- Race: http://www.vhtrc.org/news/theRing 
- Where: Signal Knob Trailhead (near Strasburg, VA)
- When: August 31, 2019
What I loved
- A very real challenge with a very high possibility to DNF. I’ve been actively pushing myself to tackle longer or harder races since last October. Much of this after a humbling reality that I’m a strong runner but not experienced beyond a 12-14h hour adventure. I’ve been intentional with my training and racing in recent months to what I’ll call, toughen the ____ up . I was eager to see how I’d handle a 71 mile day that will be more walking than running and more pain than comfort. The Ring, 71 miles of largely non-runnable, mountainous, rocky terrain absolutely lived up to the expectations. See below for my break down of each section.
- An absolutely wonderful representation of the VHTRC. There were nearly as many volunteers as there were runners (~60 started Saturday morning at 7am). This was the best group of volunteers I’ve experienced at a race. Each aid station was extremely well managed with an added bounty of emotional support to keep me moving.
- My last long adventure before Zinnfant #3 arrives. Nicole is due in mid Sept and I’ll have to put long days in the mountains on hold for a bit. She’s been overly supportive of my crazy running goals and it’s time for me to give some of that back. While I’m already thinking about races I otherwise would do, I’m more excited to spend that time with family. And maybe give my body a break for a bit.
 a borrowed paraphrased comment from a friend as he explained living in the VA mountains for a winter as part of his 200+ mile training. All so he can toughen the ____ up. Incredible.
What I learned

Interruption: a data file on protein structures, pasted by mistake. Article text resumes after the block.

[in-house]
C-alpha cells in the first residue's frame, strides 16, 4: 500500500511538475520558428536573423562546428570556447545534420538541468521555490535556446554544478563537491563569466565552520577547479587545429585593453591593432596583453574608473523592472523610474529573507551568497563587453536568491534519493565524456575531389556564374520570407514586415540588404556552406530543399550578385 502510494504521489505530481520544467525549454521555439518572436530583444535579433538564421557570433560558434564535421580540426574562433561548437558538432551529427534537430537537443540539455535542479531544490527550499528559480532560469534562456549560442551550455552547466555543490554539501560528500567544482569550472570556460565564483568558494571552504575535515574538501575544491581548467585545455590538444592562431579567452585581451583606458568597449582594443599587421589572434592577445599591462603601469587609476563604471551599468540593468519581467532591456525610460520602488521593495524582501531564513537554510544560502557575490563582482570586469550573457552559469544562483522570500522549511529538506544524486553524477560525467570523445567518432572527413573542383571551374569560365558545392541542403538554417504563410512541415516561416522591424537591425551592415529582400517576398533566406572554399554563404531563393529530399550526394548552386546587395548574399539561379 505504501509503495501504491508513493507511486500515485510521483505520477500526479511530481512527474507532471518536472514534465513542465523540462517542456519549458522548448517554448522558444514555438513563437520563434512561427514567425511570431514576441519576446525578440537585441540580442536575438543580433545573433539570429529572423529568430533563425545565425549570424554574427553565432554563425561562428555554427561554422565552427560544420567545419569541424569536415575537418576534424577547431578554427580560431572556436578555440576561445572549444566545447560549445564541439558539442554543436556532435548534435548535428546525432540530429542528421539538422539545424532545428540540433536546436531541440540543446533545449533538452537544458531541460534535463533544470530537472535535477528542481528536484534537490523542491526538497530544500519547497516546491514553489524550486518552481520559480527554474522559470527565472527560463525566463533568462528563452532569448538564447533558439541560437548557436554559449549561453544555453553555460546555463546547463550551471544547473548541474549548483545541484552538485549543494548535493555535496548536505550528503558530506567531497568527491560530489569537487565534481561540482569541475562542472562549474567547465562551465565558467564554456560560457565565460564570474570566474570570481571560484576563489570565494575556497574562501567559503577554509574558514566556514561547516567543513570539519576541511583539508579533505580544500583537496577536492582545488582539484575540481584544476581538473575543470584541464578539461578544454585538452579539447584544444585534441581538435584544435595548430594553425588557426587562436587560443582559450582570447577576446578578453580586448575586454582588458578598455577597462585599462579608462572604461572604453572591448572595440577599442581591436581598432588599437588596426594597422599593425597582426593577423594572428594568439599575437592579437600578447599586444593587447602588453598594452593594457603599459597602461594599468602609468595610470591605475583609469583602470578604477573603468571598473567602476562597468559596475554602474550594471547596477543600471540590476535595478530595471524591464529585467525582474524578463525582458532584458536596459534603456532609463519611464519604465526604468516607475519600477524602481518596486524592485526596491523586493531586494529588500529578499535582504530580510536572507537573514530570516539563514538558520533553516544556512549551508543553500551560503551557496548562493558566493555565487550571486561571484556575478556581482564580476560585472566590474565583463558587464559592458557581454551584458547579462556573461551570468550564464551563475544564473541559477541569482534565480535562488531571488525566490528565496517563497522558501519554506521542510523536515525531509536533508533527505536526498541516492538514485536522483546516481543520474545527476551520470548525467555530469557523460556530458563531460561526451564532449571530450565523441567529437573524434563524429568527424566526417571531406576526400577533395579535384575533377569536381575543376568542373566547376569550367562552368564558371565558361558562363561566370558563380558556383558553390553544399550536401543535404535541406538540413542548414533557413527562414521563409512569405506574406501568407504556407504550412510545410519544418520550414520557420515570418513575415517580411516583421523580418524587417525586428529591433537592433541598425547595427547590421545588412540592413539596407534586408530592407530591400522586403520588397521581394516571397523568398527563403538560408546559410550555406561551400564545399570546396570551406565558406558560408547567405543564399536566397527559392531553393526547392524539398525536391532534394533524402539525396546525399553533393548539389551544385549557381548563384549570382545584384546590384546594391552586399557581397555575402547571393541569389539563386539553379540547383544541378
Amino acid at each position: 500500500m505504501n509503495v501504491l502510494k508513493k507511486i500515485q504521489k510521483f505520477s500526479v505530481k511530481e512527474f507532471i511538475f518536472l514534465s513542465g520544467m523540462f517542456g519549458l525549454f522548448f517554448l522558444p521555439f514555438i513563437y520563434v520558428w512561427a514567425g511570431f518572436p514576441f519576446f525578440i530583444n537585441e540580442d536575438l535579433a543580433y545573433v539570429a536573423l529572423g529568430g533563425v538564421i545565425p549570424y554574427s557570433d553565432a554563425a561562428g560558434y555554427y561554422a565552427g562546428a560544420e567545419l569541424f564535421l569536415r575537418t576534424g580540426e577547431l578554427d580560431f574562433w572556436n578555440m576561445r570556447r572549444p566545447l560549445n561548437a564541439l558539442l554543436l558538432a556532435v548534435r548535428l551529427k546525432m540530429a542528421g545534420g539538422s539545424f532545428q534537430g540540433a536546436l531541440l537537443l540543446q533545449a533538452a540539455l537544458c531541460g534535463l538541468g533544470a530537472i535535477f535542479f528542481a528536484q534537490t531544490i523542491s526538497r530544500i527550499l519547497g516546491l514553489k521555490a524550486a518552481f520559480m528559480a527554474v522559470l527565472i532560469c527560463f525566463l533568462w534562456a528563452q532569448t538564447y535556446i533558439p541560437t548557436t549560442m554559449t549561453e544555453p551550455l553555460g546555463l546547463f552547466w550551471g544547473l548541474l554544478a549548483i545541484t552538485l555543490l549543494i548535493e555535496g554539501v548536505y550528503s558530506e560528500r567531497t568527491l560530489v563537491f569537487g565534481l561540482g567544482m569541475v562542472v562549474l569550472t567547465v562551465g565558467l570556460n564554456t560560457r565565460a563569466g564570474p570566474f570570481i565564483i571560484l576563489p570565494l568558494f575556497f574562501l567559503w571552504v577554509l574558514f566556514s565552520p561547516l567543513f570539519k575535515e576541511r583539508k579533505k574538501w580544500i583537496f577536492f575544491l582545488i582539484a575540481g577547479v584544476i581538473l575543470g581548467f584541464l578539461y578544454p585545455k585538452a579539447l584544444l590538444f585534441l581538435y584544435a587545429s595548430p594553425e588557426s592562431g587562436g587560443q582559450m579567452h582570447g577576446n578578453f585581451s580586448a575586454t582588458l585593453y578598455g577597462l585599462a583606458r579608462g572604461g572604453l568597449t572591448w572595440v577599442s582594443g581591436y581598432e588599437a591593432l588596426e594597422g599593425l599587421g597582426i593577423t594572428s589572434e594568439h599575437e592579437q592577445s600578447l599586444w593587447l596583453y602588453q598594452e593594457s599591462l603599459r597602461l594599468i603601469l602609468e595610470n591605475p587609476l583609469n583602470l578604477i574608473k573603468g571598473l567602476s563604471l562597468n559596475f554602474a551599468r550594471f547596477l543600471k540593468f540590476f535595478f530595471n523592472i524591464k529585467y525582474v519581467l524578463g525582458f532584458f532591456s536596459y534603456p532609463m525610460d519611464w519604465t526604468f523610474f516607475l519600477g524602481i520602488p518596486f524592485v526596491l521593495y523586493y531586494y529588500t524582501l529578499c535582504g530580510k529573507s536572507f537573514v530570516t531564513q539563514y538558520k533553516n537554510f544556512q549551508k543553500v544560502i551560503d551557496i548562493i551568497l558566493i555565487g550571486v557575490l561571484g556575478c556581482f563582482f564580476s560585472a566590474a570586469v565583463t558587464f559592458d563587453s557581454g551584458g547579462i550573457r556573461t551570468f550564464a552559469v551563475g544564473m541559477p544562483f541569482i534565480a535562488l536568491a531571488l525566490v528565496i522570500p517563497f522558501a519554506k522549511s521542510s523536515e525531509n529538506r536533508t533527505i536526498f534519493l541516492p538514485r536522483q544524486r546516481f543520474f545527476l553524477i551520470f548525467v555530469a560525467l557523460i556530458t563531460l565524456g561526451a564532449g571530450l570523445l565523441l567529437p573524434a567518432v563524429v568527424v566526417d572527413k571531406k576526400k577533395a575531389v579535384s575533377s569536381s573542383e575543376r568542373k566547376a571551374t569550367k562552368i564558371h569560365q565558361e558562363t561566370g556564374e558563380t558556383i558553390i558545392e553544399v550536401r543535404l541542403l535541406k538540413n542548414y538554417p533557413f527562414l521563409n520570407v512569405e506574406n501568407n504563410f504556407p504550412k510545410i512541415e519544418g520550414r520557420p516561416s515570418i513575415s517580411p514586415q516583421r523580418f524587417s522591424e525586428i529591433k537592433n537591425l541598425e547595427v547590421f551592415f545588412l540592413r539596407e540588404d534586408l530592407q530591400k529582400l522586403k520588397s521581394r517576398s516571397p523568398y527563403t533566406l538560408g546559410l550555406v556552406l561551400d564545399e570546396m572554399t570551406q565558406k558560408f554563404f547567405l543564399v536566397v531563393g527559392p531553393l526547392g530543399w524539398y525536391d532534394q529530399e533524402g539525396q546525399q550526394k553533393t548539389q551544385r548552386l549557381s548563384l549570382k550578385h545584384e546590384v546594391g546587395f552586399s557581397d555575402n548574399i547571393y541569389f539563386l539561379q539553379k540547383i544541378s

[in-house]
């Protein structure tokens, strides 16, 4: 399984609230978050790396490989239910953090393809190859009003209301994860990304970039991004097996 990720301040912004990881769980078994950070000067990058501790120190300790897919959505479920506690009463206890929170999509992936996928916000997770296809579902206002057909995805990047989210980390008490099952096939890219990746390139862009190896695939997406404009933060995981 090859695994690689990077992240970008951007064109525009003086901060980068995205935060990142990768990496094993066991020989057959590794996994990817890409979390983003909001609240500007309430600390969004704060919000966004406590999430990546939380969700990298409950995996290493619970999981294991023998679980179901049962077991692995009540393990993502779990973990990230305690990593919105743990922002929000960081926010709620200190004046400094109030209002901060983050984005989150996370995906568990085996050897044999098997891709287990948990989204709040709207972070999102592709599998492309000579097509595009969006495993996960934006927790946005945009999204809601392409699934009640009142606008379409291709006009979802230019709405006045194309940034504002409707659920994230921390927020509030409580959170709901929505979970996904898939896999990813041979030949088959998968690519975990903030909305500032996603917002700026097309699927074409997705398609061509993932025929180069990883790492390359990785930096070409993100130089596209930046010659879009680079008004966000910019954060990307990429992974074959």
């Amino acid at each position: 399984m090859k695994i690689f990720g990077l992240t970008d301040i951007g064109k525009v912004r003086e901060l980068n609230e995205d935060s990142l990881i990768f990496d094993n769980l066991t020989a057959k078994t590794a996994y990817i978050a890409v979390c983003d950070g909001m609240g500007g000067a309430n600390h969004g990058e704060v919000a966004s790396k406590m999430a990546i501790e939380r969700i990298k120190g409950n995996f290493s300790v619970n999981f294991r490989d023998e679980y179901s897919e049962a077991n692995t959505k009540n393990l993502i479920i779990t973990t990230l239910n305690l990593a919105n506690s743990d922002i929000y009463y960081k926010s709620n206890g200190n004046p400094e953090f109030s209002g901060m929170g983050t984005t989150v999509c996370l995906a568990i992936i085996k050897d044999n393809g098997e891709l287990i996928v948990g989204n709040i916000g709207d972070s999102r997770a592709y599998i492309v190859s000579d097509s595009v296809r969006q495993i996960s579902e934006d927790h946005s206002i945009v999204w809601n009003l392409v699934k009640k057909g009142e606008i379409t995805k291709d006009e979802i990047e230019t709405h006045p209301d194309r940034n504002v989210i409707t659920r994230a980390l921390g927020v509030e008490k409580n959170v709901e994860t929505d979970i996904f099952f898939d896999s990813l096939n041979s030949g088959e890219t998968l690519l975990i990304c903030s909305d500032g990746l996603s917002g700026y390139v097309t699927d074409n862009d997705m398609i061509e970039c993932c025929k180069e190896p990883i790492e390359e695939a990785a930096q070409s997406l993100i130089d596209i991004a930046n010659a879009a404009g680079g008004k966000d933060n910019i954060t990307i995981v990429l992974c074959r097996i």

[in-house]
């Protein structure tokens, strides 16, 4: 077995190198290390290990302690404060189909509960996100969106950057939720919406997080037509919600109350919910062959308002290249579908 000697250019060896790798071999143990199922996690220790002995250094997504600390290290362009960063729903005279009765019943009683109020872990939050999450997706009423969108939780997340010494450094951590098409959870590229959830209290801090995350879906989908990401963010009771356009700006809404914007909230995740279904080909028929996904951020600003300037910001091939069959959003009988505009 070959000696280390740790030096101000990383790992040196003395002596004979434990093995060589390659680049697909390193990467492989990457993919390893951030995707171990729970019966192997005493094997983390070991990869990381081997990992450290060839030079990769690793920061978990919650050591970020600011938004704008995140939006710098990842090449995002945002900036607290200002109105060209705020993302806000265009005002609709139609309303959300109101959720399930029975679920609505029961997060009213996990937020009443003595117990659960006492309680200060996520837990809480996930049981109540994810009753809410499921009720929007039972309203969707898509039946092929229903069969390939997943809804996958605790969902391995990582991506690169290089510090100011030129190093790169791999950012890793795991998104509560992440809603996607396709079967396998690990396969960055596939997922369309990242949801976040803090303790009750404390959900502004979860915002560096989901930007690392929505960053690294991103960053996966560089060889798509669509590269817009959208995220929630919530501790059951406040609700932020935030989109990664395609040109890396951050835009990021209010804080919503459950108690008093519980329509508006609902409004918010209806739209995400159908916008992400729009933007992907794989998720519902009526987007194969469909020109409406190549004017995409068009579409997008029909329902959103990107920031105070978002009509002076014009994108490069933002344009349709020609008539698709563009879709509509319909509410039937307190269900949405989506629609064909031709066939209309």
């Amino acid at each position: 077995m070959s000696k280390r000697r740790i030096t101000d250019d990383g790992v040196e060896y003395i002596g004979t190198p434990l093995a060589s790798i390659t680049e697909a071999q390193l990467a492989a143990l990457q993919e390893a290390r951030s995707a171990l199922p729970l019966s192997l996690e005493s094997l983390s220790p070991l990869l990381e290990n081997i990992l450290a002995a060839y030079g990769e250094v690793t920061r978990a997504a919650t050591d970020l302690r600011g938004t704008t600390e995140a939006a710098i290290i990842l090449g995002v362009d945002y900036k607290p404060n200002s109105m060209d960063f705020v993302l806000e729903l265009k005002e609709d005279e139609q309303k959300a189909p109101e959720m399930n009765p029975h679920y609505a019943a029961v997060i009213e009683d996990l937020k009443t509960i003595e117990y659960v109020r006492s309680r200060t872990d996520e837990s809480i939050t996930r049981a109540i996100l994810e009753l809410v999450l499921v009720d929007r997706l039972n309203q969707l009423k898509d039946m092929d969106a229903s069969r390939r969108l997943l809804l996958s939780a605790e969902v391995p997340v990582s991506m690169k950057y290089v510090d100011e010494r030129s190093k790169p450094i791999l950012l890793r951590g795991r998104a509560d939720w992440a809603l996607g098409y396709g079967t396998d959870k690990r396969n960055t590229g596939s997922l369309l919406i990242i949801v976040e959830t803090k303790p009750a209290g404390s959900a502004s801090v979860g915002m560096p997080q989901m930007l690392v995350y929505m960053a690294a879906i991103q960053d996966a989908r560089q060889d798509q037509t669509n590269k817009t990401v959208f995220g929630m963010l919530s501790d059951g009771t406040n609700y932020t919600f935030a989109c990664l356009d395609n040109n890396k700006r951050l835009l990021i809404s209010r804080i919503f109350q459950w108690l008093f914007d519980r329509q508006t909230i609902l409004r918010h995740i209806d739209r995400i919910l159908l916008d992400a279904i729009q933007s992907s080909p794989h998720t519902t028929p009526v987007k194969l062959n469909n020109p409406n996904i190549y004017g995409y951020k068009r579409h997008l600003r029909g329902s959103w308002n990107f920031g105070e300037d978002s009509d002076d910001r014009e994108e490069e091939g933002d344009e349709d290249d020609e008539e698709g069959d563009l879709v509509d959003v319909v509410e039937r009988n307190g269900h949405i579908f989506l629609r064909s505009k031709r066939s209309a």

- Learning to run with pain takes practice and commitment to practice. It’s easy to think you’ll be tough enough or strong enough to grind out late stages of a race but there’s a progression and practice that I strongly feel needs applied. I attempted a 100+ race nearly a year ago and quit early, having never learned how to run with pain. I thought I would be strong enough but had never actually put my body to the test. Since then has been a steady progression of training my body to run on tired legs, embrace suffering, and fight through pain. Please note, I’m not advocating to put yourself at risk of serious injury but there’s a reality that some races will almost guarantee some level of pain. When the pain hits, there is no faking it. You’ll quickly discover if you’ve put in the work, mentally, emotionally, and physically, or may very well find yourself on the wrong side of a DNF. As for The Ring, my ankles took some early beatings with all the rocks and my feet were noticeably sore by the time the sun set. I had blisters, legs covered in cuts and blood, a sore back from one bad fall and many other near falls, and all sorts of other painful spots that came and went. Everything hurt. I accepted the pain and kept pushing, walking until it hurt a little bit less, then shuffling again when I could. The pain was real, how I dealt with it was much improved from a year ago. I enjoyed seeing this progress and gaining some confidence. My revenge at four loops on The Wild Oak Trail feels a little more in reach.